Weak pound forces UK to postpone building of research ship
Citing increased costs due to the weakness of the pound against the euro, the British government has pulled the plug on a £55-million (US$80-million) order to deliver a replacement vessel for its ageing research ship, the RRS Discovery, by 2011. The move, which could see the ship pushed further down the line, is a major setback to UK marine science, say researchers. Re-ordering the ship will add years of delay just as expeditions are being postponed or cancelled because the 47-year-old Discovery frequently breaks down.
The British government does NOT use the “weak pound” as a reason for stopping the far more money of bailouts for bankers, including their gigantic bonuses and pensions, like at the Royal Bank of Scotland. They are not stopping that. So, the word “forces” in the headline is somewhat uncritical on government propaganda.
Also, no talk about the weak pound by the government when it sends British soldiers to their deaths in Iraq or Afghanistan.
Irish scientists were wondering whether their golden age of research has ended after the government announced spending cuts that will hit 3000 publicly funded Irish scientists to the tune of roughly €6000 each. This comes on the heels of budget cuts that cut pay by an additional €2000. More cuts to government-funded science in Ireland are expected in the next 2 years: here.
Yes, according to a new fossil discovery in Montana’s Homer Site
Until now, Triceratops was thought to be unusual among its ceratopsid relatives. While many ceratopsids—a common group of herbivorous dinosaurs that lived toward the end of the Cretaceous—have been found in enormous bonebed deposits of multiple individuals, all known Triceratops (over 50 in total) fossils have been solitary individuals. But a new discovery of a jumble of at least three juveniles the badlands of the north-central United States suggests that the three-horned dinosaurs were not only social animals, but may have exhibited unique gregarious groupings of juveniles.
“This is very thrilling,” says Stephen Brusatte, an affiliate of the American Museum of Natural History and a doctoral student at Columbia University. “We can say something about how these dinosaurs lived. Interestingly, what we’ve found seems to be a larger pattern among many dinosaurs that juveniles lived and traveled together in groups.”
In 2005, Brusatte and colleagues found and excavated a site that contained multiple Triceratops juveniles in 66-million-year-old rocks in southeastern Montana. The geological evidence suggests that at least three juveniles were deposited at the same time by a localized flood, and this suggests that they were probably living together when disaster struck. This find indicates that Triceratops juveniles congregated in small herds, a social behavior increasingly identified in other dinosaur groups, such as Psittacosaurus, a small cousin of Triceratops that lived in Asia.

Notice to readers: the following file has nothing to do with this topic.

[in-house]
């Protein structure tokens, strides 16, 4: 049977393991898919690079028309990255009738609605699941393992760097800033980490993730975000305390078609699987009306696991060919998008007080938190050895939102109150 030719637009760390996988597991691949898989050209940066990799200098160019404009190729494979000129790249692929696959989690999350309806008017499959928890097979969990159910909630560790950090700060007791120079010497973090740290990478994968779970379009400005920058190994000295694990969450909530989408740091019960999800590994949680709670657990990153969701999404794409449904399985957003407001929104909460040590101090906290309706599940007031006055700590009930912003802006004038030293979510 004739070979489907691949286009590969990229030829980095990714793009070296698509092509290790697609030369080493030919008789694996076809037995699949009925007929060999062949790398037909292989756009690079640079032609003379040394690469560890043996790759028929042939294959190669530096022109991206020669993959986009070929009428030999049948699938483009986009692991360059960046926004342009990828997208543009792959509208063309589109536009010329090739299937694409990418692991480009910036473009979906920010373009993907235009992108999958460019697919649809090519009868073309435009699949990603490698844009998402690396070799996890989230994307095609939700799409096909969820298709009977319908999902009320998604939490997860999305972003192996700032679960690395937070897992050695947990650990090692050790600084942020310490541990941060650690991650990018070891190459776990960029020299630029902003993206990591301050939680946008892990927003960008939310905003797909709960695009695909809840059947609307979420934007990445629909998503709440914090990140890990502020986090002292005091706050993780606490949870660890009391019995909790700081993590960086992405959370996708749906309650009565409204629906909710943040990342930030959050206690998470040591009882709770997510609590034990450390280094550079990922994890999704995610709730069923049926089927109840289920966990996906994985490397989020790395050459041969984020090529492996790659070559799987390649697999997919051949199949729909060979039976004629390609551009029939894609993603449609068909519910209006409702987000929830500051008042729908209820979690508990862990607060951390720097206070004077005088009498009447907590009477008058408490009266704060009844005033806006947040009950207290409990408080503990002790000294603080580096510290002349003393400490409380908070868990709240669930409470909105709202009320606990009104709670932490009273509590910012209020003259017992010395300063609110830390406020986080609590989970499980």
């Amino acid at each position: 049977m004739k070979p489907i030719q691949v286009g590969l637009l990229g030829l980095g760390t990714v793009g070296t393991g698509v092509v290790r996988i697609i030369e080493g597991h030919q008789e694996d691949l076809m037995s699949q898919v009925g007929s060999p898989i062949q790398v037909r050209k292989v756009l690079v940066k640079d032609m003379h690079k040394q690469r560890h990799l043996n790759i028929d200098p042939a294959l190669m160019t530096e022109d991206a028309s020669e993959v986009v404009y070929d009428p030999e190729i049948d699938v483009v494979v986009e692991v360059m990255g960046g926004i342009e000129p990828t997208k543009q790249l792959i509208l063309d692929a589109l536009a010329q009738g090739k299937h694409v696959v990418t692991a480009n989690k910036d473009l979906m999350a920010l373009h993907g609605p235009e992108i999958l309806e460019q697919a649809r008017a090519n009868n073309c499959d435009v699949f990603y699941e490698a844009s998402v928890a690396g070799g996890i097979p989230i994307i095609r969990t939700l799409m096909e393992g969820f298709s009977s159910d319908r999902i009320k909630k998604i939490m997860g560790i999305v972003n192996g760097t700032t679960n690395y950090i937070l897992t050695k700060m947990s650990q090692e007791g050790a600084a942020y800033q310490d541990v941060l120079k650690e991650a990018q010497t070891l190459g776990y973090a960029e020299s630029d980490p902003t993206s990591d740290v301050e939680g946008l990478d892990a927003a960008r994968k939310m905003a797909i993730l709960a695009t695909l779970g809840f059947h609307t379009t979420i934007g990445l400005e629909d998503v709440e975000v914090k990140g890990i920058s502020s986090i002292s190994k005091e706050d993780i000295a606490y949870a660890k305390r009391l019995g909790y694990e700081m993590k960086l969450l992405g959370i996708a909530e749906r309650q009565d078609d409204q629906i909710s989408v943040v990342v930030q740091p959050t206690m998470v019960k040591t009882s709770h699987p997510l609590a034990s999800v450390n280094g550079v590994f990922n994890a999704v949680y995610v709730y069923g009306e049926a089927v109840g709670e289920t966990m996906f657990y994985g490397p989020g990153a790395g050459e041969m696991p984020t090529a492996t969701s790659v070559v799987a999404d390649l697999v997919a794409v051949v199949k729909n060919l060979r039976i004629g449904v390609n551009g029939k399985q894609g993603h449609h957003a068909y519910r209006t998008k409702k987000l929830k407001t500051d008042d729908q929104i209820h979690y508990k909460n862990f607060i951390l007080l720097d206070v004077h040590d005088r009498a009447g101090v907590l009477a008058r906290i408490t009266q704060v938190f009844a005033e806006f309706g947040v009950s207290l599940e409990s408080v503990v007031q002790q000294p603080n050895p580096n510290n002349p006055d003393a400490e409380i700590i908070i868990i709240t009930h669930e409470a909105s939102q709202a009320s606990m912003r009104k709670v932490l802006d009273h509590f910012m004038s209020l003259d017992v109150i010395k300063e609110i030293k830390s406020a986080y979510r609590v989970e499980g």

“We don’t know why they were grouped together or how much time they spent together,” says Joshua Mathews of the Burpee Museum of Natural History and Northern Illinois University, who led the project. “Herding together could have been for protection, and our guess is that this wasn’t something they did full time.”
The site was discovered in 2005 by Burpee Museum volunteer Helmuth Redschlag. Redschlag, a devoted fan of The Simpsons television program, named the bonebed the “Homer Site.”
“It’s kind of fitting that these big, bulky, plodding Triceratops are named after Homer Simpson,” says Brusatte. “But more than anything, we were able to find something shockingly unexpected, even though there are more Triceratops skeletons than [there are of] nearly any other dinosaur, and southeastern Montana has been combed for fossils for hundreds of years.” Excavation at the Homer Site is ongoing, and the Burpee Museum team expects to find additional fossils of Triceratops juveniles.
March 2009. WWF workers in the Malaysian part of Sabah witnessed a very unusual rescue when they rescued a female Orang Utan and her young from drowning. The two apes had been caught out when their tree, situated by a river, was cut off by a flood, and they were stuck for nearly a whole week. Villagers alerted the WWF workers, who immediately went to help.
Lacking any better ideas or equipment, they threw a rope to the female. Much to everyone’s surprise, the mother Orang Utan seized the rope and jumped into the floods. Normally Orang Utans are considered very water shy. However both moth and baby, with the aid of the rope, reached the bank with little drama. The mother carried her keeping its head above water.
Before they both disappeared into the jungle, they accepted still bananas and other fruits from the WWF workers.
Sabah has been afflicted in the past weeks by heavy flooding. It is thought that climate change is causing weather extremes resulting in heavy rainfalls, and the serious reduction in forest cover has affected the ability of the habitat to absorb heavy rainfall.
Britain: THE government’s own statisticians admitted on Tuesday that inflation is still roaring ahead despite the crisis in the economy and widespread job losses: here. And here.
Wall Street erupted in a demonstration of euphoria and greed Monday as the Obama administration announced a plan to offload bankers’ bad debts that amounts to an unprecedented looting of taxpayer funds to benefit the financial elite: here. And here.
Chinese central banker says US dollar should be replaced as global reserve currency: here.
The decision of German-based tire maker and auto-parts supplier Continental AG to close plants in France and Germany is provoking widespread opposition and controversy in France: here.
Brain quirk could help explain financial crisis: here.